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He was only tested once at 5 years old.

When I was diagnosed (A1c was 5.8), my doctor used the term pre-diabetes. I loathe that term, because it led me to mistakenly believe I was in a place where I could either prevent progression or reverse it entirely (was thinking of my mom, who had successfully overcome steroid-induced pre-diabetes - type 2). Now that wasn’t exactly the doctor’s fault, because I was the one misunderstanding and not asking the right questions, but based on other comments my doctor made in subsequent visits, I’m not entirely positive she didn’t also believe we could prevent progression. This led to me not being treated for another 8 months, not even monitoring my BG levels at all for 6 of those months, which as you can guess could have been disastrous, particularly since I got pregnant 4 months after my diagnosis. I’m still beyond thankful my sweet babe had zero issues despite my ignorance and lack of proper care (and that I was led to this forum - they helped me so much in those early days especially!).

That being said, technically my diagnosis was type 1.5/LADA, which basically is just a slow onset type 1 - depending on how early you’re diagnosed, people can stay in the honeymoon phase (still producing some of their own insulin) for years. I believe I’m likely still honeymooning 4.5 years after diagnosis because my basal dose is still very low and I am not in terrible trouble if I accidentally forget it for a day - my pancreas can somewhat take care of things for a (very) short period of time.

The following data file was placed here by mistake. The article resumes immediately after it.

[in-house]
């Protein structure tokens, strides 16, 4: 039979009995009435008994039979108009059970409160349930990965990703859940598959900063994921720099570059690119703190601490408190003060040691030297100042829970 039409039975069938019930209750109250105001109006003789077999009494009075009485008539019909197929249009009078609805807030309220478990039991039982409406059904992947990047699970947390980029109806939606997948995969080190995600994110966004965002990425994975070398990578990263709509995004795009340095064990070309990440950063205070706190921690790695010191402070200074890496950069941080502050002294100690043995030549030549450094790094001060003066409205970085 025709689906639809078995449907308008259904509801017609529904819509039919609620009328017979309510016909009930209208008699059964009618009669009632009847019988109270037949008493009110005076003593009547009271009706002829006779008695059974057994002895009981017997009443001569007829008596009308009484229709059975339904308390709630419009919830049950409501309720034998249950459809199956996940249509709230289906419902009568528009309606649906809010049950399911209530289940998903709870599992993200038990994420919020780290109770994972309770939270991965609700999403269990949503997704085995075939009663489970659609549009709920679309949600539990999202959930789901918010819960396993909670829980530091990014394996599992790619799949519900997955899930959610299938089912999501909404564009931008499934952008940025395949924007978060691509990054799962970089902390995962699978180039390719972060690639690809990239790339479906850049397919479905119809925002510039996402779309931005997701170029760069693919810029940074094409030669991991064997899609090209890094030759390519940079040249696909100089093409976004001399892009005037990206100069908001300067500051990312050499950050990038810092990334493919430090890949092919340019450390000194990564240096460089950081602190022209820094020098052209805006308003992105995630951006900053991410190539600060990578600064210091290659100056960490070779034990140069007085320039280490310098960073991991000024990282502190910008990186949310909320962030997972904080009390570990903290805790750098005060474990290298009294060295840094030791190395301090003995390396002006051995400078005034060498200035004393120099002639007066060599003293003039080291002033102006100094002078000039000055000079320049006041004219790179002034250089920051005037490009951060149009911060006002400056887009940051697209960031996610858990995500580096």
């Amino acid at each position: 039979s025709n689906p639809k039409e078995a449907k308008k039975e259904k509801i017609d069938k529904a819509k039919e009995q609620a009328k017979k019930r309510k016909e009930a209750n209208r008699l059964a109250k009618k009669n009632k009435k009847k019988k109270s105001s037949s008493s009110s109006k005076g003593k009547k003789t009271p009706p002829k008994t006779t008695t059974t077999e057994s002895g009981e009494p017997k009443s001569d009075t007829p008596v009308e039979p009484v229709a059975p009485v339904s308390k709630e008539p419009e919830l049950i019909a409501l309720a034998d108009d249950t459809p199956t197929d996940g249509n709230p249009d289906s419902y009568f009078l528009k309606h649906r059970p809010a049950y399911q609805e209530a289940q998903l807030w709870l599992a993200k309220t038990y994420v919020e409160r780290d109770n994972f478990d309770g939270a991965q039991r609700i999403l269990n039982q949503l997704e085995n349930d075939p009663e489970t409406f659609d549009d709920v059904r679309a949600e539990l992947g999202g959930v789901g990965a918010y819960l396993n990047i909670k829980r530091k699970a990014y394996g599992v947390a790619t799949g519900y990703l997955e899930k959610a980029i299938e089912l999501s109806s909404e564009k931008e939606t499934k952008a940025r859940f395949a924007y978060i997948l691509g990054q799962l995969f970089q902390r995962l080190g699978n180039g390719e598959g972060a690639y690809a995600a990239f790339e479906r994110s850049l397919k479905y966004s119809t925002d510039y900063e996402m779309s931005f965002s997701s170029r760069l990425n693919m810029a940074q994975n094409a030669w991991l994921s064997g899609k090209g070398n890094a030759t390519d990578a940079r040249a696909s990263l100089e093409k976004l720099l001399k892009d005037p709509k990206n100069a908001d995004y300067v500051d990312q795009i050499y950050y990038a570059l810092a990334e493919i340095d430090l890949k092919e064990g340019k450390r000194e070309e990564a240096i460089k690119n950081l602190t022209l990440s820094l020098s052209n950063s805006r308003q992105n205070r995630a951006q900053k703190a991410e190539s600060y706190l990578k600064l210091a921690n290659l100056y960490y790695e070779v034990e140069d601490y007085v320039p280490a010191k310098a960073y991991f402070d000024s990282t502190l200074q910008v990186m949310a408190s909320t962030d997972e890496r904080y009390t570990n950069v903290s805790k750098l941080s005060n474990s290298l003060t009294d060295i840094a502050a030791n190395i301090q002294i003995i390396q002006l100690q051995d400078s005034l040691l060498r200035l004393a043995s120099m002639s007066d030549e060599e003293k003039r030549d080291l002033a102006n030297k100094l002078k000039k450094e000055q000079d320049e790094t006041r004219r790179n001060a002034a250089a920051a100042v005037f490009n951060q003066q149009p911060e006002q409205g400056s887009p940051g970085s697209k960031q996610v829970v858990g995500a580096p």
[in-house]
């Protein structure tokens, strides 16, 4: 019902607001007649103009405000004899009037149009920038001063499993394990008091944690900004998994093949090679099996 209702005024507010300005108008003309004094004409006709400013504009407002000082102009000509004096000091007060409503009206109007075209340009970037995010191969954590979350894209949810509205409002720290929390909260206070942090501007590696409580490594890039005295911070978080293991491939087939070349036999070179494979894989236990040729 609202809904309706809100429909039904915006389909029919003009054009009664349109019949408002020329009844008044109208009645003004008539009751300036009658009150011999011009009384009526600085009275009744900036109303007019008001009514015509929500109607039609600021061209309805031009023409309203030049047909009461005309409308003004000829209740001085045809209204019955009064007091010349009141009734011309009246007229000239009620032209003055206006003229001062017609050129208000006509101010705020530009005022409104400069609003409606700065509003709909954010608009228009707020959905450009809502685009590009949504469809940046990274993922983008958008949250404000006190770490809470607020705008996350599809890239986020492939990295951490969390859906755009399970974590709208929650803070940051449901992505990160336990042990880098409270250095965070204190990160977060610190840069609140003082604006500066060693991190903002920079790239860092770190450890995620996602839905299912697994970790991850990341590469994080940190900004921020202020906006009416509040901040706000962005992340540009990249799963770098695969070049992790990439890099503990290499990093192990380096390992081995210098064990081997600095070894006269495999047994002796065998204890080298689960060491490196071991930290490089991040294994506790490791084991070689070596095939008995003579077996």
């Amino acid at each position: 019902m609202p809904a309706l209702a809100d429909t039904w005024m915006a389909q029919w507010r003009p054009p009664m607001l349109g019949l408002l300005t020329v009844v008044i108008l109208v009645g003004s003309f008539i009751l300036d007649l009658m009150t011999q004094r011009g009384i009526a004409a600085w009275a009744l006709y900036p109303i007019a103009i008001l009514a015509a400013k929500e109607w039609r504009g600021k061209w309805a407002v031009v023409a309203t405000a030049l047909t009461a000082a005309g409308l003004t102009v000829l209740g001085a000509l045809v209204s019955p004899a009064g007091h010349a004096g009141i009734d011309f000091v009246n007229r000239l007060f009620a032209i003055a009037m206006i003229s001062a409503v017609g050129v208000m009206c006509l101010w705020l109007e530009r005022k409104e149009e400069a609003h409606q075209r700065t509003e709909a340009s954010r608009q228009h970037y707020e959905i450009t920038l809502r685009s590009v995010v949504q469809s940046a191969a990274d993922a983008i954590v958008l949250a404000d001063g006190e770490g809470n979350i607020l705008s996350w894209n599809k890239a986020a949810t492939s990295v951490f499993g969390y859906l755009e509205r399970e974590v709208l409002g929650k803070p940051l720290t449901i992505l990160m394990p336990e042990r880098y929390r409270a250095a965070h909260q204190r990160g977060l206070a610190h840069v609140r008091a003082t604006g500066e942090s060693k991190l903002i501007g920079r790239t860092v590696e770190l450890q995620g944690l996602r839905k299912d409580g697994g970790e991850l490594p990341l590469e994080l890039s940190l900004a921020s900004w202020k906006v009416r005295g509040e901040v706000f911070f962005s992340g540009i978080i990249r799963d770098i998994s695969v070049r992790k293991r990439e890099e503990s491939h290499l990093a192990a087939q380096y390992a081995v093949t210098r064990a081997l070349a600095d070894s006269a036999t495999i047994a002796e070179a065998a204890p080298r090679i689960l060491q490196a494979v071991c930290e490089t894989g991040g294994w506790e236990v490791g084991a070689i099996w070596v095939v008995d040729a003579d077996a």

The main thing with LADA, though, is that the earlier you start treatment, the longer you can potentially slow progression. Taking the pressure off your pancreas, either with a low carb diet and/or insulin, helps to not burn it out so quickly. I’ve been on insulin for just over 3.5 years now, and I started at very low doses. Aside from during pregnancy, I wasn’t even on basal at first because my fasting numbers were perfect for a couple years. I was nervous about starting insulin when my numbers weren’t “that bad” (rarely hit 200 though that was with being careful w/carb intake), but it really helped.

I’m sorry you’re stuck playing the waiting game; that has to be frustrating when you know something is off with your child’s health.


So he tested positive for GAD (10 U/ml) and fasting c peptide is 0.7, fasting bg is 100. For sure he is progressing to T1. But what is the protocol for early T1s? His blood glucose levels are under 115 the entire day, mostly in the 70s and 90s on a LCHF diet (under 75-100 grams of carbs per day, no high GI foods) The endo hasn’t been much help in this regard. She said to just keep an eye on his levels.